One of the organizers came up to me and said that there was someone who wants to meet you; and he says that he’s you’re best, biggest fan and I’m thinking it’s a Trekkie! [laughs] and so I said certainly and I got up and turned around and maybe 10 or 15 feet coming towards me I see Dr. Martin Luther King and I remember thinking whoever that little fan is, he’s going to have to wait, because here’s Dr. King, who walks straight up to me with this big, magnificent smile on his face and says, “I’m the fan!” because I’m sort of looking around for someone else, and he says, “I am your best fan, I am your biggest fan!” and I… I was at a loss for words, and if you know me, I am never at a loss for words.
I just couldn’t say a thing and he began to tell me how important my role was, what an inspiration it was. And you have to understand we were in the middle of the Civil Rights Movement, people were regularly being attacked by dogs, and marchers were being hosed on the television every night, real life things, and here I am in this futuristic thing on TV and he was so complimentary, he told me “I was so important and the way you have created this role,” and I am just looking at him and looking at him and I remember I just kept hoping he’d never stop talking. Because his voice is just… you know the voice. And I finally just start saying, thank you so much Dr. King and I am shaking his hand and still shaking from nervousness and I said thank you so much and I am really going to miss my co-stars.
And at this his face totally changed, and he said “What are you talking about?!” and so I told him I would be leaving the show, because; and that was as far as he let me go, and he said, “STOP! You cannot! You cannot leave this show! Do you not understand what you are doing?! You are the first non-stereotypical role in television! Of intelligence, and of a woman and a woman of color?! That you are playing a role that is not about your color! That this role could be played by anyone? This is not a black role. This is not a female role! A blue eyed blond or a pointed ear green person could take this role!” And I am looking at him and looking at him and buzzing, and he said, “Nichelle, for the first time, not only our little children and people can look on and see themselves, but people who don’t look like us, people who don’t look like us, from all over the world, for the first time, the first time on television, they can see us, as we should be!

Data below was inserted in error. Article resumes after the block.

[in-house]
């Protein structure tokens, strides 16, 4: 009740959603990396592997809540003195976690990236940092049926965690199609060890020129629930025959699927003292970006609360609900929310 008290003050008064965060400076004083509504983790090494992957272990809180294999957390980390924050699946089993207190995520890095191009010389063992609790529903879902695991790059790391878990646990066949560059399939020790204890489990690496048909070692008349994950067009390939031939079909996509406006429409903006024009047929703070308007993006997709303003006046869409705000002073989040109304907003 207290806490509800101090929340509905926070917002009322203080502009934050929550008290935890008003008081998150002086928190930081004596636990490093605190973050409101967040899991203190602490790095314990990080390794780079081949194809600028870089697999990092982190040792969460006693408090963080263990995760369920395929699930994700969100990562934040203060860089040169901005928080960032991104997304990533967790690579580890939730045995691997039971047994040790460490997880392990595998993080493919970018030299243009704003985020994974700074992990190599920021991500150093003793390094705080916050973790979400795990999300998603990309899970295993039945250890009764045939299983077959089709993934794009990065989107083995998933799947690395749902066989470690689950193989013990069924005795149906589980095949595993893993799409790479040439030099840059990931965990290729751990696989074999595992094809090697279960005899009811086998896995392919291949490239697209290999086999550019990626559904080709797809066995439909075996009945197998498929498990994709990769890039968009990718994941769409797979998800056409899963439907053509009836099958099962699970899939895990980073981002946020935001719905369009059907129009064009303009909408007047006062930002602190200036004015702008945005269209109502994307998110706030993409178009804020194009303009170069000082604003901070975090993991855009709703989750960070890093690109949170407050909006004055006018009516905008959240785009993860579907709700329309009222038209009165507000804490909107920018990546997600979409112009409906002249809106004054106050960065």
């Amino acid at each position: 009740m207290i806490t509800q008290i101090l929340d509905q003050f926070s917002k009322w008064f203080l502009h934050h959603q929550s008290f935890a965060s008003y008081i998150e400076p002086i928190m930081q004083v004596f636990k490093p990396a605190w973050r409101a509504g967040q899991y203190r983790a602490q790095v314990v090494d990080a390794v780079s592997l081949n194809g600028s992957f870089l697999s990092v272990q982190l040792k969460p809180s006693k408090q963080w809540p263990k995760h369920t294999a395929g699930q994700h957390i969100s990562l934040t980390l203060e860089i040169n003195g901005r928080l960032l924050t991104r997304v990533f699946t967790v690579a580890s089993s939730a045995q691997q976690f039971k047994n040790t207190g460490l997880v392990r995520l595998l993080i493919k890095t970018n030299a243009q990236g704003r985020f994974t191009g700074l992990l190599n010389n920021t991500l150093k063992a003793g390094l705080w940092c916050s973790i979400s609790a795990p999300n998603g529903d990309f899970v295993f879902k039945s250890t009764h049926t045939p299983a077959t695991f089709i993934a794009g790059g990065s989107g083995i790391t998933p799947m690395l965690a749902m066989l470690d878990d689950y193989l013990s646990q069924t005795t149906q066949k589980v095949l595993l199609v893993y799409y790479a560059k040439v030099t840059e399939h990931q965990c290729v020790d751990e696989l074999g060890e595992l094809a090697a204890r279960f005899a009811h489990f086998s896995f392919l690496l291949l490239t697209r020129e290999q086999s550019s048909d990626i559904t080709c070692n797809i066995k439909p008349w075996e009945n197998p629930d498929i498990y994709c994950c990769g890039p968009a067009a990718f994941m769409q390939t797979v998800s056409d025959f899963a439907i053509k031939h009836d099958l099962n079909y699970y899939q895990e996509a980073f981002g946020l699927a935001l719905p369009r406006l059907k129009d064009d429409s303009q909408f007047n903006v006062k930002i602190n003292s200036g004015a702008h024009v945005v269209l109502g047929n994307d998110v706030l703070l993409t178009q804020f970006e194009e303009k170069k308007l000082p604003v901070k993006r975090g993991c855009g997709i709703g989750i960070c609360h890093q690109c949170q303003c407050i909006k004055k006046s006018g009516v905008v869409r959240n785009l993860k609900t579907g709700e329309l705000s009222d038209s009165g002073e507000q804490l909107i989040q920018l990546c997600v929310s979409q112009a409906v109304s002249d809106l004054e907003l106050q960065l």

As intelligent, brilliant, people! People in roles other than slick tap dancers, and maids, which are all wonderful in their own ways, but for the first time we have a woman, a WOMAN, who represents us and not in menial jobs, and you PROVE it, this man [Gene Rodenberry] proves and establishes a precedent that validates what we are marching for because three hundred years from today there we are, and there you are, in all our glory and all your glory! And you CANNOT leave!”
And I did not leave.
I like these little gems from the sci-fi world, especially little unknowns like this one about icons of TV history like Nichelle Nichols. People don’t realize how hard it was (and still is in some aspects) for certain Americans to climb the economic ladder because of stupid prejudice.
And of course, King was in a class all his own too.
But you have to be a martyr to be in it.